1 aG, Nitash, C1 aAdami, Christoph uhttps://www.sciencedirect.com/science/article/pii/S157106452100040302011nas a2200133 4500008004100000245007800041210006900119490000700188520156800195100002101763700001901784700002701803856004701830 2017 eng d00aIce cover, winter circulation, and exchange in Saginaw Bay and Lake Huron0 aIce cover winter circulation and exchange in Saginaw Bay and Lak0 v623 aWinter circulation exerts a strong control on the release and timing of nutrients and contaminants from bays into the adjoining lakes. To estimate winter residence times of solutes in the presence of ice cover, we used an ice model coupled to hydrodynamic, thermal and solute transport models of Saginaw Bay and Lake Huron for two low (2010 and 2013) and two high (2009 and 2014) ice years. The models were tested using temperature data from thermistor chains and current data from ADCP moorings deployed during the winter- time. Simulated water temperatures compared favorably to lake-wide average surface temperatures derived from NOAA’s AVHRR satellite imagery. Simulated results of ice cover are in agreement with observed data from the Great Lakes Ice Atlas. Our results indicate that ice cover significantly dampens water movement producing almost stagnant conditions around February. Estimates of residence times for Saginaw Bay (defined as the e-folding flushing time based on vertically integrated dye concentrations) show that the mean resi- dence times in a low ice year (2013) are 2.2 months for the inner bay, and 3.5 months for the entire bay. The corresponding numbers for a high ice year (2014) are 4.9 and 5.3 months, respectively. Considering the entire bay, solutes stored in the bay can be expected to be released into the lake between March (low ice year) and April (high ice year). These results are expected to aid in understanding the behavior of contami- nants in the Great Lakes during the winter months and in early spring.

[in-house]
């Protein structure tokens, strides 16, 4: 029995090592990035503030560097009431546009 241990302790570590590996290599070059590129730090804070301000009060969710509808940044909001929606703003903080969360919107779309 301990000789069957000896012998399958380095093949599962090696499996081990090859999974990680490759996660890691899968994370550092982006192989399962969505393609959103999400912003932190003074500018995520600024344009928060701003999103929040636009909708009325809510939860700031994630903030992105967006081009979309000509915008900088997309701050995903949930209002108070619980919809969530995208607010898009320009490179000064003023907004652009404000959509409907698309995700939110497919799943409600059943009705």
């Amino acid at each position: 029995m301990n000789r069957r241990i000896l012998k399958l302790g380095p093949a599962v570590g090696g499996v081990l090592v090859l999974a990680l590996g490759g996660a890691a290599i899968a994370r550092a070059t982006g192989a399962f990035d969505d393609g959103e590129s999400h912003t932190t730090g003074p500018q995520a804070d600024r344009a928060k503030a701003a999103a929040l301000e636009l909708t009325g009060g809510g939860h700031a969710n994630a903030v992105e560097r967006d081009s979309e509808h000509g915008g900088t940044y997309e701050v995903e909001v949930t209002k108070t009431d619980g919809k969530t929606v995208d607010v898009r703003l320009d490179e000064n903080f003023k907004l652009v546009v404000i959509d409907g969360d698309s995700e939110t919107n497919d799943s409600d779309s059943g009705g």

1 aNguyen, Tuan, D.1 aHawley, Nathan1 aPhanikumar, Mantha, S. uhttp://www.egr.msu.edu/~phani/lno10431.pdf01392nas a2200133 4500008004100000245010200041210006900143260002600212520084200238100001701080700001901097700002001116856012201136 2013 eng d00aThe Institute for Cyber-Enabled Research: Regional Organization to Promote Computation in Science0 aInstitute for CyberEnabled Research Regional Organization to Pro aSan Diego, California3 aThe Institute for Cyber-Enabled Research (iCER) at Michigan State University (MSU) was established in 2009 to coordinate and support multidisciplinary resources for computation and computational sciences. iCER is the home of MSU's centralized High Performance Computing resources, which include a heterogeneous compute cluster with various hardware designed to meet the needs of different scientists. The goal of iCER is not to maximize Flops, but instead to maximize the amount of quality science being accomplished. This paper outlines many of the initiatives that iCER has taken to support researchers at MSU and throughout Michigan; describes the structure and evolution of iCER and its relationship with XSEDE and offers insights for other institutions interested in putting together a similar computational organization.